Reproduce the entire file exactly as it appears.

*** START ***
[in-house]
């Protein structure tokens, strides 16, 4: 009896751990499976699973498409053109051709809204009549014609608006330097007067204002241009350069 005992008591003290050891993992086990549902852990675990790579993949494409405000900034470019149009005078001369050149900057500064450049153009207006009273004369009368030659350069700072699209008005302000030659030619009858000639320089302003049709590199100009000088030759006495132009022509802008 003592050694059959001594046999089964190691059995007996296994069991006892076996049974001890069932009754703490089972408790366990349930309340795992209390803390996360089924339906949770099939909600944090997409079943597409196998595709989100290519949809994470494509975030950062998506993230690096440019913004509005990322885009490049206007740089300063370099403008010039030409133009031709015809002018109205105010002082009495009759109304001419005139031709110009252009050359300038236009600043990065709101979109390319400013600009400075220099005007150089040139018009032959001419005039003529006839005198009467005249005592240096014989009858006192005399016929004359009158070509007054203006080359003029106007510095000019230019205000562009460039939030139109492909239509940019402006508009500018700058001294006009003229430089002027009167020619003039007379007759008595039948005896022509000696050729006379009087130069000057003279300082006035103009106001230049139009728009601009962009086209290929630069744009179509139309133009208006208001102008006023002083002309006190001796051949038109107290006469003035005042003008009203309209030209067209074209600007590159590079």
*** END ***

[in-house]
């Protein structure tokens, strides 16, 4: 009896751990499976699973498409053109051709809204009549014609608006330097007067204002241009350069 005992008591003290050891993992086990549902852990675990790579993949494409405000900034470019149009005078001369050149900057500064450049153009207006009273004369009368030659350069700072699209008005302000030659030619009858000639320089302003049709590199100009000088030759006495132009022509802008 003592050694059959001594046999089964190691059995007996296994069991006892076996049974001890069932009754703490089972408790366990349930309340795992209390803390996360089924339906949770099939909600944090997409079943597409196998595709989100290519949809994470494509975030950062998506993230690096440019913004509005990322885009490049206007740089300063370099403008010039030409133009031709015809002018109205105010002082009495009759109304001419005139031709110009252009050359300038236009600043990065709101979109390319400013600009400075220099005007150089040139018009032959001419005039003529006839005198009467005249005592240096014989009858006192005399016929004359009158070509007054203006080359003029106007510095000019230019205000562009460039939030139109492909239509940019402006508009500018700058001294006009003229430089002027009167020619003039007379007759008595039948005896022509000696050729006379009087130069000057003279300082006035103009106001230049139009728009601009962009086209290929630069744009179509139309133009208006208001102008006023002083002309006190001796051949038109107290006469003035005042003008009203309209030209067209074209600007590159590079």